Its amazing how far people are behind their retirements. Check the link below, more people own cats than stocks [post from Fidelity].
Saturday, October 18, 2014
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Thursday, November 14, 2013
Mid cap companies are companies that have market cap between $2 to $12 billion. These companies are often been left out of basic asset allocation models. Mid-caps have already progressed through small cap status, and are likely to have proven business plans and more experienced management. Mid-cap companies are typically small companies that have succeeded. In most cases they are financially stable then their small cap counterparts. In some cases they are as stable as their large cap counterparts.
Mega caps in S&P 500 or total market index have a disproportionate impact on the returns of midcap reducing its impact on the index. They protect better than small caps in down turn recessions and have/will bounce back faster than large caps. Mid-caps generally better withstand the depths of a downturn than small caps to emerge in a stronger financial condition when the economic environment improves.
Mid-cap companies typically have higher cash flows and earnings acceleration compared to large cap companies. Mid-cap companies are often in the growth phase of the business lifecycle, where they may be experiencing their highest cash flows and earnings growth. If required, mid-cap companies typically can raise capital much better than small caps.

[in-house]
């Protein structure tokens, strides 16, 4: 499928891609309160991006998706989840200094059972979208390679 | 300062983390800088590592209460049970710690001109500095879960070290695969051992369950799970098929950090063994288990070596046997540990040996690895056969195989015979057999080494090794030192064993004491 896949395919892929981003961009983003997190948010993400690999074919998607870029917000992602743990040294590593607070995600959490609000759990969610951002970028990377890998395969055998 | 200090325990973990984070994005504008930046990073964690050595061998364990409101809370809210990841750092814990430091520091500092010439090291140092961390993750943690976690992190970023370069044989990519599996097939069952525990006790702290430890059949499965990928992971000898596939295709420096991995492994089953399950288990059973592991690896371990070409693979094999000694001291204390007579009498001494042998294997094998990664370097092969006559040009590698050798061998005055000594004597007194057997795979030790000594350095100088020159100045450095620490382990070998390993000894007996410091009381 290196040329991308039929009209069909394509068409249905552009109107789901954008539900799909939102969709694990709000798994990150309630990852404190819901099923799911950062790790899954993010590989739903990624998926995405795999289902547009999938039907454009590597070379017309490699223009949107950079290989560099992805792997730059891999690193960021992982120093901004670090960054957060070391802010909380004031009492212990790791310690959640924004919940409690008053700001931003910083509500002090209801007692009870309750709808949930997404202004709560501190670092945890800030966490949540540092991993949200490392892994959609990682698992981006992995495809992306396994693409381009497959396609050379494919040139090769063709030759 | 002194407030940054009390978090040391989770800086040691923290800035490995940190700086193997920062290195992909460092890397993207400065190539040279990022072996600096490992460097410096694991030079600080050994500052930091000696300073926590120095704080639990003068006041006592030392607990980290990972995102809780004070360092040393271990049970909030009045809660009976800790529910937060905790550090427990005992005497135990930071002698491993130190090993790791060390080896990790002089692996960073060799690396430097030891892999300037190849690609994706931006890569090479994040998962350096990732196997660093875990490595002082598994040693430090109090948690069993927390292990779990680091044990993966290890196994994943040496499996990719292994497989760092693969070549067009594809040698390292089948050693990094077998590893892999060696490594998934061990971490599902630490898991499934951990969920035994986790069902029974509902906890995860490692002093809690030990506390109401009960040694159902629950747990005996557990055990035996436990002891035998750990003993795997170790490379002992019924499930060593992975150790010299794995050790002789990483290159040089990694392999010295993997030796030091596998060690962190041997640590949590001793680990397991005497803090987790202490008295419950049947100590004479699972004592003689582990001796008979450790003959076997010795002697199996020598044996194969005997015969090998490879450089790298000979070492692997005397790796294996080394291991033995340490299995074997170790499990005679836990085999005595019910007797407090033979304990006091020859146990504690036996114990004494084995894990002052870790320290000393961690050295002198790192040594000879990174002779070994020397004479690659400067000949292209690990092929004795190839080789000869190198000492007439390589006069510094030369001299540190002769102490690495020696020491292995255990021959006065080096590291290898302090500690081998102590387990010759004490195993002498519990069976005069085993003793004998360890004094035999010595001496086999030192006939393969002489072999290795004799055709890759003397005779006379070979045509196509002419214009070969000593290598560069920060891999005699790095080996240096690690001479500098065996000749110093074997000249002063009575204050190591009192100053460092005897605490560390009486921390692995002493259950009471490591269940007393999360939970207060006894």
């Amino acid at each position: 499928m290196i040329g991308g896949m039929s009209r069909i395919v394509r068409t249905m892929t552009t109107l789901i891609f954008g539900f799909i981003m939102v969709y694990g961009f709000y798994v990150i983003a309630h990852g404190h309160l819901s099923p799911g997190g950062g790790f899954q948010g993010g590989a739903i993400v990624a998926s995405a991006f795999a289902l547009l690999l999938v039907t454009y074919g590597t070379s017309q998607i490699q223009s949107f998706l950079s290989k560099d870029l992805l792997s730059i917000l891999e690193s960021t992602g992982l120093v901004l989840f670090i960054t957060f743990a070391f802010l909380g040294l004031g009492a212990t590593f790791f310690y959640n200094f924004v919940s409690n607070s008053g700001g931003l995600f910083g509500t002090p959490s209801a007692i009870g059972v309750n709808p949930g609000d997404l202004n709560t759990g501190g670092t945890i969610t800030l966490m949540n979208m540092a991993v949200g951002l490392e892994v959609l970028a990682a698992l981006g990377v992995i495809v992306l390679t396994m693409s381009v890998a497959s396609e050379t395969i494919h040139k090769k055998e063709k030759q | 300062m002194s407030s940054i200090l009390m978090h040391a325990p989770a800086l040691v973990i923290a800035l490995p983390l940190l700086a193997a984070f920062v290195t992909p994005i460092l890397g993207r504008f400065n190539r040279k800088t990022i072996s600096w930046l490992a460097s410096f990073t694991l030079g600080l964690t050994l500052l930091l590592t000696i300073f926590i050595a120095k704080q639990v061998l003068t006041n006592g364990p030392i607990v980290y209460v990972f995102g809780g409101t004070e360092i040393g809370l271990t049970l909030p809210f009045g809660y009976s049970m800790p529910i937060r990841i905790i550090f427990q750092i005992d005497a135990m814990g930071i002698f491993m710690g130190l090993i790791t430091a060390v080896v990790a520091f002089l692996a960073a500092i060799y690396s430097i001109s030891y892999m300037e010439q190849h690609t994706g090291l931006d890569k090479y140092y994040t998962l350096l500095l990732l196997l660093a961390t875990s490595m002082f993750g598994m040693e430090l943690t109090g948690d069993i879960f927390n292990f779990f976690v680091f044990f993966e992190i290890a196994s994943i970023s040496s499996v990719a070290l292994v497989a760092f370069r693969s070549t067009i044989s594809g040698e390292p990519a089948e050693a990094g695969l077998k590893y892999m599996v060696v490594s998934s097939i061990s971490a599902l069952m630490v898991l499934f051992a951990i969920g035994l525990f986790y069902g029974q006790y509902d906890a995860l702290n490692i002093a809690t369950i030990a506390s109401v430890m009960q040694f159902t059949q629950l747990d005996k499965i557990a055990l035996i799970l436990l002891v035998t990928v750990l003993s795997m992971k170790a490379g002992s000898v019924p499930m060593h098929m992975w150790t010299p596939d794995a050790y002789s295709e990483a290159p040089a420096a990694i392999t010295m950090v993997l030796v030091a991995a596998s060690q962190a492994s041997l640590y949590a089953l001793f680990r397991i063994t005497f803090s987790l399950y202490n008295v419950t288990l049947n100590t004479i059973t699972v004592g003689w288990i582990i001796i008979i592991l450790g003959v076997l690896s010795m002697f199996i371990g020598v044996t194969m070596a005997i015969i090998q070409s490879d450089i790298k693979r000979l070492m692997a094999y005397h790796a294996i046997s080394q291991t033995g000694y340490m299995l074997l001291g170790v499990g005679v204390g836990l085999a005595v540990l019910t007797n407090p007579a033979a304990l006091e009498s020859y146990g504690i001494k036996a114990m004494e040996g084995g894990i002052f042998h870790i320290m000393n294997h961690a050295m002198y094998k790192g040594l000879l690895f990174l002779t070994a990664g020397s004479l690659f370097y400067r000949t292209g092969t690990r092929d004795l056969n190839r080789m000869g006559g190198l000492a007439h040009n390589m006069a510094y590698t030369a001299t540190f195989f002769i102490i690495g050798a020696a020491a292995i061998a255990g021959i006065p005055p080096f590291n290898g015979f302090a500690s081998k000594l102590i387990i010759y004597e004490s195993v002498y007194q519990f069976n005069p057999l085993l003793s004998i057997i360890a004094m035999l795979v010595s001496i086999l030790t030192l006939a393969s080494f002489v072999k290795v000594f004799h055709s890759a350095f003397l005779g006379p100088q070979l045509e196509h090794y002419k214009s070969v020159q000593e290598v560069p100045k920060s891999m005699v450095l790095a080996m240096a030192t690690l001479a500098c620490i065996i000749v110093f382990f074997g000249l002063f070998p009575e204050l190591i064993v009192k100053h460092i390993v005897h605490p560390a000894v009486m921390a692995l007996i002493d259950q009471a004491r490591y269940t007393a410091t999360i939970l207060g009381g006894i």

Mid-cap companies receive less analyst coverage than large cap companies. The less coverage a particular segment receives, the more likely there are market inefficiencies to exploit. The fact that there is less overall research for mid-caps than large caps suggests that there are greater opportunities for active managers to capitalize on inefficiencies in the mid-cap market.
Another benefit of mid-caps is, they are prime targets for merger/acquisitions by large caps. Larger companies often target smaller rivals to increase their market opportunity and enhance their competitive positioning.
Mid-caps have consistently outpaced large and small caps over the past 30 years. See below
Here is the chart of midcap index vs s&p 500 vs Total market for the past 5 years (post mortgage crisis)
Here is the chart of midcap index vs s&p 500 vs Total market for the past 10 years
Here are the returns for the past 30 years-
Let’s say you invested $10,000 in 1978 in midcap, large cap and small cap’s evenly. From the below chart, mid-caps ended 2012 with $679,471 vs large caps at $399,115 vs small cap $390,237. Clearly mid-caps far outperformed large caps and small caps.
For above reasons – I believe Mid-caps will outperform large and small caps in the long run and I’m overweight mid-caps.